This was my first compression test so it was a good excuse to buy a new tool (it doesn't take much of an excuse). I got one of Autozone's higher end compression testers and ran the test by the book. Warmed the engine for 15 minutes, removed all spark plugs and wired open the throttle plates. I turned the motor over for 10 compression strokes. That seemed to be where the pressure stabilized.

I get a bit of smoke but it isn't blue. Smells more like it's running rich than burning oil. I only added 1/2 quart over the summer. The plugs were black with carbon instead of that nice white powdery look. I get some carbon blown through the exhaust ports. I have to wipe soot off of the back of the boat after a day on the lake. Hope these are indications of valves rather than rings.

TRBenj
12-05-2007, 11:53 AM
it's good that the numbers are all about the same, but they are on the low side of acceptable. In a perfect world they would be around 150. If the engine was warm when it was done (which it should be) then I would say your rings are worn or the valves are leaking.
I disagree. The chances that all cylinders/valves are evenly worn is very low. Having all the cylinders with nearly the same pressure is very good. Results will vary depending on exact engine temp, the exact gauge used, etc. The numbers seem to be perfectly in line, especially for a Ford- which has a relatively low CR at ~8.5:1.

I agree that by your description the boat is running a bit rich. If its not putting out blue smoke, Id say the rings are fine- especially with those compression test numbers.

mc79
12-05-2007, 10:43 PM
Found a Holley manual online. I'll check the mixture settings next time I get in the dog house on a warm day.

cartoon head
12-06-2007, 08:57 AM
I agree with TMC01, I think you could have worn piston rings, an easy way to check is to take the oil cap off from one of the rocker covers with the engine running and see how much the engine is breathing.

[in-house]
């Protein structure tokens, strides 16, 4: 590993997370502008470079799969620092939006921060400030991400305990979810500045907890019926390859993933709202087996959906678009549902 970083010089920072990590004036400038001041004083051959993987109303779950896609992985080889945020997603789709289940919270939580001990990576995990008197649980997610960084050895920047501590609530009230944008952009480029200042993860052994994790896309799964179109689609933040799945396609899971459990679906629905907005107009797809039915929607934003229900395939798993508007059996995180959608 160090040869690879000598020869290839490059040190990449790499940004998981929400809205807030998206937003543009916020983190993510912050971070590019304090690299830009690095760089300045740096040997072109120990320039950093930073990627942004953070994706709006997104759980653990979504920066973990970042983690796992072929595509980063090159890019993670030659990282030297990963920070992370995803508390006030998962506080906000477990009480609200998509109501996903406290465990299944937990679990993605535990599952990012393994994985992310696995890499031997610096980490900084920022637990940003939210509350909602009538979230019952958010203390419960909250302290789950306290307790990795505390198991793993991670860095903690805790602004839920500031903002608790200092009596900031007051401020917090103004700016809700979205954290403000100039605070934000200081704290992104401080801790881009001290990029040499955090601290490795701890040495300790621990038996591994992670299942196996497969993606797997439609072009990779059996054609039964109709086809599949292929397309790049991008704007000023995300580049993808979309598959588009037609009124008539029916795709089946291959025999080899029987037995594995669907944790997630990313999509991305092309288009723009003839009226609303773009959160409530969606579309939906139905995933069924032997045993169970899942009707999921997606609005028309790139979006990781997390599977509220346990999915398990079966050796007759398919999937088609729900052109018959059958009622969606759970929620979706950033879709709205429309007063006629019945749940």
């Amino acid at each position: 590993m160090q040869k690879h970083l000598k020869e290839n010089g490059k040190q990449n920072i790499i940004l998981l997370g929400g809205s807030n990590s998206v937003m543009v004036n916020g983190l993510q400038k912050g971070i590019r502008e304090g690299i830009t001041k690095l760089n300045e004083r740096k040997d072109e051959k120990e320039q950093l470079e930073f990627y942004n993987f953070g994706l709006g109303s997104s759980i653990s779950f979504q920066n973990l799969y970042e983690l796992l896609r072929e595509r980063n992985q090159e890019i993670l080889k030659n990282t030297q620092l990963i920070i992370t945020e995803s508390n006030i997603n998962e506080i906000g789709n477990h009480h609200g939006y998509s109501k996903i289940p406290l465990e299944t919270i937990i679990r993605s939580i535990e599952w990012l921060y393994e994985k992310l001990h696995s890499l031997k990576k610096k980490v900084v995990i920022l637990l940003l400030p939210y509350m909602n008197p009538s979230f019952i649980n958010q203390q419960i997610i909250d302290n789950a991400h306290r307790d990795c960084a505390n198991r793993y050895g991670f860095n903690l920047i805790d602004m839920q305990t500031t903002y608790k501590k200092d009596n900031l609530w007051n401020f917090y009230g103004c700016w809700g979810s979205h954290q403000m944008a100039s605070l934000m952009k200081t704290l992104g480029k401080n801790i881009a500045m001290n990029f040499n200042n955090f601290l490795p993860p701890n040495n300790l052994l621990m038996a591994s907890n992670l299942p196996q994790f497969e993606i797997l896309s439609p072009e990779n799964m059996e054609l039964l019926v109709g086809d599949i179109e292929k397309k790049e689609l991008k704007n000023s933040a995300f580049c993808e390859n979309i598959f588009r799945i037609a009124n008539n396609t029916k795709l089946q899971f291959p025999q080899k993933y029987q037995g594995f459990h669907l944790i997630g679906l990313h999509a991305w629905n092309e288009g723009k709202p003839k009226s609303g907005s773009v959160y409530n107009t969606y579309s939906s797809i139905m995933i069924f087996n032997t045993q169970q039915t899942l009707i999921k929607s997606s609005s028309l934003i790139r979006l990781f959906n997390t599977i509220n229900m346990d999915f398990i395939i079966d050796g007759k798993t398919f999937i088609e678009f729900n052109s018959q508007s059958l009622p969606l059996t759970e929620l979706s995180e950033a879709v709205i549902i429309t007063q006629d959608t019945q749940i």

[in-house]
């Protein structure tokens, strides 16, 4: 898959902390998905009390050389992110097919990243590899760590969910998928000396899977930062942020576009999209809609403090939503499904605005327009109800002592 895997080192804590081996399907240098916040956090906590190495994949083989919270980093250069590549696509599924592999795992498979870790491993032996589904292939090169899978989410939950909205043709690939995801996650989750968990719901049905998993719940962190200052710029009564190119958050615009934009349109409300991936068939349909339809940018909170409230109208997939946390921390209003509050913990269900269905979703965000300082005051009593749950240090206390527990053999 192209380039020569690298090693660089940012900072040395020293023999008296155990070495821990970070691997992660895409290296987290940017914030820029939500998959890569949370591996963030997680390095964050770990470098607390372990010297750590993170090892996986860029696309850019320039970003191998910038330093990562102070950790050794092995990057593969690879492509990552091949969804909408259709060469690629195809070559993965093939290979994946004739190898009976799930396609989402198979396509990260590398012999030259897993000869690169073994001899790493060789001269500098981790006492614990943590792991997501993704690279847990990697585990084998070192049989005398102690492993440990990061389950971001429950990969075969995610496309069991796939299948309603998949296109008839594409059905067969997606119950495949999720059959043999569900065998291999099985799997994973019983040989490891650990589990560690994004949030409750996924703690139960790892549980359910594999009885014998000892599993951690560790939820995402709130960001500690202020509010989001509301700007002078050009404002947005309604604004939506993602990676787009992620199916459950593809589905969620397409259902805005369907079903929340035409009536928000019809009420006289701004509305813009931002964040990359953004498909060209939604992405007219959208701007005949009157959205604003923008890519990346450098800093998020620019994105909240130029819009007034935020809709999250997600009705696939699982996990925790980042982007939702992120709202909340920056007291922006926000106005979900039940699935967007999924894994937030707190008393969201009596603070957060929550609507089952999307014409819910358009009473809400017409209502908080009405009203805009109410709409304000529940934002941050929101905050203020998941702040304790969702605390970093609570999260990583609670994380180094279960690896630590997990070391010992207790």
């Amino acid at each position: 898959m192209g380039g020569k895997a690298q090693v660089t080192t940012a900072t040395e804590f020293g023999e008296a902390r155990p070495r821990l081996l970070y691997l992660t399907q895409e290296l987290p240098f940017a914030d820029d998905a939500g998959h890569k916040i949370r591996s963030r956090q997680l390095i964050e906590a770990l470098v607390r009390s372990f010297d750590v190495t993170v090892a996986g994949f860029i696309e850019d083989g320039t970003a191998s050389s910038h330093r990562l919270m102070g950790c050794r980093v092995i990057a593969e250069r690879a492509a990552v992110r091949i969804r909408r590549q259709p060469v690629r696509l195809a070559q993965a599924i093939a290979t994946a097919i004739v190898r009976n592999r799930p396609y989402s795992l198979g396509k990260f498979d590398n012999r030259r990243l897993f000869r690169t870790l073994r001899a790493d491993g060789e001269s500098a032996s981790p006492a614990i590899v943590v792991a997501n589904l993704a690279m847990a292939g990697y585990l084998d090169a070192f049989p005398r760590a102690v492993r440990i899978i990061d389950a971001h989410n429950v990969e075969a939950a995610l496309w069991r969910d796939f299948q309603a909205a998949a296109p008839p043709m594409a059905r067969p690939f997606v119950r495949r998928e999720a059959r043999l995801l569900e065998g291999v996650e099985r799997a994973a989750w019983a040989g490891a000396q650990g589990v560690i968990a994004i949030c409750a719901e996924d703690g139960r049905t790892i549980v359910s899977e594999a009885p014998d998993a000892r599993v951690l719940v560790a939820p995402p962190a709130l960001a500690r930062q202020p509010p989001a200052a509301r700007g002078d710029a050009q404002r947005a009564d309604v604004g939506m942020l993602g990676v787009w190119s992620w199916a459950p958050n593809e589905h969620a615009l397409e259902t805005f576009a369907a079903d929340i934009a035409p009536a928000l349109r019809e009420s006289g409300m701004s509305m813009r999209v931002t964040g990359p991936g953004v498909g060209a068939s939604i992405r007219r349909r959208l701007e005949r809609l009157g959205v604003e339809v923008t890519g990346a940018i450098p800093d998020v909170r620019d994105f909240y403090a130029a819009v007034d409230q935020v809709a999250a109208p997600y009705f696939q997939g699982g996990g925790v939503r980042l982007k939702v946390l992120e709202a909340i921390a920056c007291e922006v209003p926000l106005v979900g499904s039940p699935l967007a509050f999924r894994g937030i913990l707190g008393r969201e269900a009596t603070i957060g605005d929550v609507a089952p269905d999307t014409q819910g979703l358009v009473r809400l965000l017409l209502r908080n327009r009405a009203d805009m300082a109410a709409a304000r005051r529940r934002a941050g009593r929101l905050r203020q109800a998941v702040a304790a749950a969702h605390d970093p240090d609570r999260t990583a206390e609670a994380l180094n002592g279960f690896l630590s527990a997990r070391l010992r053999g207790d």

If the engine is good there should be no fumes or smoke, if the engine is worn then fumes/exhuast will puff out.

JimN
12-06-2007, 10:25 AM
mc79- If the motor wasn't laid up properly, there was undoubtedly some moisture in the cylinders and that means there was some rust on the walls/rings. Not a good thing. Test the compression again and if possible, have it tested for cylinder leak-down and do a vacuum check.

If the smoke is there at start up only, it could be valve seals but age is more likely to kill those, although overheating isn't good for it, either.

TMCNo1
12-06-2007, 10:37 AM
Thanks. Thats a relief. I've had the boat for a year and had to fix numerous things. It was "totaly rebuilt" but sat for 8 years without being properly prepared for a long lay up. Shows subtle evidence of both freezing and overheating at some point.


I agree with JimN on this one, but disclosure of freezing and overheating early on in the thread would have been helpful.

JLeuck64
12-06-2007, 01:42 PM
To recap:
Engine was never winterized and then stored for many years.
You purchased the boat and ran it this summer, during which you only had to add 1/2 quart of oil.

I think that half quart of oil you lost was probably blow-by past the rings. This was when the oil was getting up to the flame arrestor. After you ran the engine for a while the rings finished scraping the rust off the cylinder walls and started to seal again. I would suggest cleaning all traces of oil from the pcv system then monitor the flame arrestor periodically next summer.

Oh, and of course winterize the engine this year ( =